How will movie massacre victims cope with trauma?

This is a rush transcript from "The Five," July 20, 2012. This copy may not be in its final form and may be updated.

(BEGIN VIDEO CLIPS)

PRESIDENT BARACK OBAMA: This morning, we woke up to news of a tragedy that reminds us of all the ways that we are united, as one American family. What matters at the end of the day is not the small things. It's not the trivial things, which so often consume us and our daily lives. Ultimately, it's how we choose to treat one another and how we love one another.

MITT ROMNEY, PRESIDENTIAL CANDIDATE: Our hearts break with a sadness of this unspeakable tragedy. Ann and I join the president and first lady and all Americans in offering our deepest condolences for those whose lives were shattered in a few moments, a few moments of evil in Colorado.

This is a time for each of us to look in our hearts and remember how much we love one another. And how much we love and how much we care for our great country. There is so much love and goodness in the heart of America.

(END VIDEO CLIPS)

BOB BECKEL, CO-HOST: Welcome back to "The Five."

That was President Obama and Romney almost there earlier today.

Let's bring in Dr. Dale Archer, psychiatrist from New Orleans.

Doctor, thank you for joining us.

You're -- you have done a lot of work in post traumatic stress disorder. And I understand your sense here is that what we have to worry about is not just obviously the victims and their family, the people in the theater. But as the city of Aurora is also going to feel the kind of stress that those people in the theater, maybe not as extreme as they are, but you expect the citizens are going to feel that way?

DR. DALE ARCHER, PSYCHIATRIST: Well, the thing about post-traumatic stress disorder we know about one in five, about 20 percent of individuals that are exposed to a direct traumatic stress will develop this disorder. Now, of course, this is going to be varying in degrees of severity. But the number one risk factor is how close to the event you were and how much stress you were exposed to.

So, for example, if you were one of the wounded victims or one of the people that was there and saw the shooting, you would be at extremely high risk. On the other hand, if you heard about it from outside or you saw people running outside or you're a first responder going in, you are going to have a less likelihood of developing the conditions. So, it's related to the amount of stress you experience with a direct event.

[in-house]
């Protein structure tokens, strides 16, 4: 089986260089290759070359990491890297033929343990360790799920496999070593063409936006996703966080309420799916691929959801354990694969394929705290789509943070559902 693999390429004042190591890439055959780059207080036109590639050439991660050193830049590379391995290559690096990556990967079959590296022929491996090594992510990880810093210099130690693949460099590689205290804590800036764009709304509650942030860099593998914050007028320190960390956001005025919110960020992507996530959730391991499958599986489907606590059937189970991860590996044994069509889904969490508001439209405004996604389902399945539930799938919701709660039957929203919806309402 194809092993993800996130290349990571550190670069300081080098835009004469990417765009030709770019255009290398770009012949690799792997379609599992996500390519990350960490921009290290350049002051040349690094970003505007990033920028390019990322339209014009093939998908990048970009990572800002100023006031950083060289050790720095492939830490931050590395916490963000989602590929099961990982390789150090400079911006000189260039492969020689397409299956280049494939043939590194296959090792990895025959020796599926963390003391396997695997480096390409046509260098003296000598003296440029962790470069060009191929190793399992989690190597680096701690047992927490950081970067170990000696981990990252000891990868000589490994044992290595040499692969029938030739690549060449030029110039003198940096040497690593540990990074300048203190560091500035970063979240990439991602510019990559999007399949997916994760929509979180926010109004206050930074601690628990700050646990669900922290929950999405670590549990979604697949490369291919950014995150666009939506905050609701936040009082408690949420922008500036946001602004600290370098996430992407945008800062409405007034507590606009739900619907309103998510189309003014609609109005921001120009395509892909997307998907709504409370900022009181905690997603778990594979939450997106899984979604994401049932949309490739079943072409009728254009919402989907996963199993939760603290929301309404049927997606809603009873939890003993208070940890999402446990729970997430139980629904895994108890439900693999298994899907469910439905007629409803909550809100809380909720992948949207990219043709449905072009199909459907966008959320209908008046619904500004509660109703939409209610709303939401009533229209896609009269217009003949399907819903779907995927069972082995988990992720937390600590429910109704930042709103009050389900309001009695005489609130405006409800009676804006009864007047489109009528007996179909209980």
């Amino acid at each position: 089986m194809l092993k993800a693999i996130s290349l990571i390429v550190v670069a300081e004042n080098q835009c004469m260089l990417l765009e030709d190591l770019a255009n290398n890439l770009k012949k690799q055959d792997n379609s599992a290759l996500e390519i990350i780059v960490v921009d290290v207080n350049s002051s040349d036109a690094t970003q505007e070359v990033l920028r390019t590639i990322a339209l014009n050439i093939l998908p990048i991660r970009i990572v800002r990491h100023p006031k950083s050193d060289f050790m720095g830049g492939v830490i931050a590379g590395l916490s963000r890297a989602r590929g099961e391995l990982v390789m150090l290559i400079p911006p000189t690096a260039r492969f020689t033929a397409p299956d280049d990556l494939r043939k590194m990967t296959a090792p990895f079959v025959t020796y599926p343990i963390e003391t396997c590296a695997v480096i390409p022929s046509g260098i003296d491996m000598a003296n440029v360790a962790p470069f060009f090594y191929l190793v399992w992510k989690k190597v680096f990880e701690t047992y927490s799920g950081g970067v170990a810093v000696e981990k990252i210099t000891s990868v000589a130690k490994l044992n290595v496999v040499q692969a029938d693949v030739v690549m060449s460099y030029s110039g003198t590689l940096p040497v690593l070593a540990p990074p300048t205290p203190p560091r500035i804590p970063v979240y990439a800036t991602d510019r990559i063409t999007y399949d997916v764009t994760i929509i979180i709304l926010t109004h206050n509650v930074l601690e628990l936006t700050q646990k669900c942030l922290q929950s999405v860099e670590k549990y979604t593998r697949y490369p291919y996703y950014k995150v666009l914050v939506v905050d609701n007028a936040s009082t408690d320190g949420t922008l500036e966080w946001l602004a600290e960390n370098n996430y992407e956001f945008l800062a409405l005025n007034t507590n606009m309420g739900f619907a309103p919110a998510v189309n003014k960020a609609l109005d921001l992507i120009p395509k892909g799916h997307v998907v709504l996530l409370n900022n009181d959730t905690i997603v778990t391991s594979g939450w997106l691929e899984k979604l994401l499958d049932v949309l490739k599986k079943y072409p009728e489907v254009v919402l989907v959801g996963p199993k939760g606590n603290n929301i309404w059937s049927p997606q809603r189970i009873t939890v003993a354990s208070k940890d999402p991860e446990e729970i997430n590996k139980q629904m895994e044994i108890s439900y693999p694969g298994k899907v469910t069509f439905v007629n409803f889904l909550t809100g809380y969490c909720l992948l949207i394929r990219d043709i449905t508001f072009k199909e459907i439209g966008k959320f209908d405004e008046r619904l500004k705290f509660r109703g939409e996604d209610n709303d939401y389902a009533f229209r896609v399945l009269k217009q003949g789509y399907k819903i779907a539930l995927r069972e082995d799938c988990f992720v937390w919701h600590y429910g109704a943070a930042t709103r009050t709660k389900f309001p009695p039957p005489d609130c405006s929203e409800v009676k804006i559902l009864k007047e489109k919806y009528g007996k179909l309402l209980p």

So, I think that the individuals that were involved, they are going to need to get involved in some counseling very, very soon.

BECKEL: Andrea?

ANDREA TANTAROS, CO-HOST: Hi, Doctor. It's Andrea Tantaros.

How do you even begin to treat someone who was in the theater, someone so close to this? How would you go about this? Something so serious as this?

ARCHER: It's very serious. Post traumatic stress disorder starts out with nightmares, flashbacks and actually reliving the event. And this happens over and over and over and over in your mind.

If you let it go on, it can become chronic and become hard if not impossible to treat. The key -- this is crucially important -- is to get involved in treatment immediately. I mean, the sooner the better. I'm talking about tonight or tomorrow.

The sooner these people can start seeing a professional, who's trying to deal with this, the better they will do. Because what you are doing, you have to uncouple the event from the emotions that goes with the event. That sounds hard to do but that's how the therapy works in these conditions. Earlier the better.

BECKEL: Kimberly -- I'm sorry, Doc. Kimberly, you have a question?

KIMBERLY GUILFOYLE, CO-HOST: Yes. I just had a question for Dr. Archer regarding, you know, the suspect. Right now, we have been discussing about whether or not he had history of psychological or psychiatric problems.

Mostly we just know he in fact decided to drop out of medical school. But other than that, it doesn't appear to be history of violent act or criminal record or any condition that he has disturbed mentality to do an event like this.

ARCHER: Well, I've got to tell you. I'll be surprised if there isn't some psychiatric warning signs that are going to come to light here. Psychosis, especially schizophrenia, can be a sudden on set. It can occur typically in the late teens or early 20s.

So it could be he was totally normal throughout his life. But, look, something took place a month ago for him to drop out of school. And I suspect at that point he was starting to have some problems, perhaps hallucinations, perhaps delusions -- we don't know yet.

But again, I'm going to be surprised if there isn't something there.

BECKEL: Dana had some question for you, Doc.

DANA PERINO, CO-HOST: Yes, Doctor, I just want to ask you for -- outside of the people that were -- that witness the event, children or teens that are learning news of the event that might be worried to go to a crowded place or going to a movie theater, how do you help them deal with it if you're mom and dad at home watching the news tonight?

ARCHER: Well, that's a very good question. Obviously, what you have to do is talk to your kids, as you should always do.

You're watching the news as a family and this comes on. Kids are going, wow, mom, I'm scared to go to movie. And you talk to them, look this was a sick person, he was disturbed. You explain what happened and kids understand a lot more than we think they do.

So if you are honest with your kids and you tell them, this is one event that's happened in the last 20 years in a movie theater, then they are probably going to be OK. But honesty in talking to them.

BECKEL: Dr. Archer in New Orleans, thank you for joining us.

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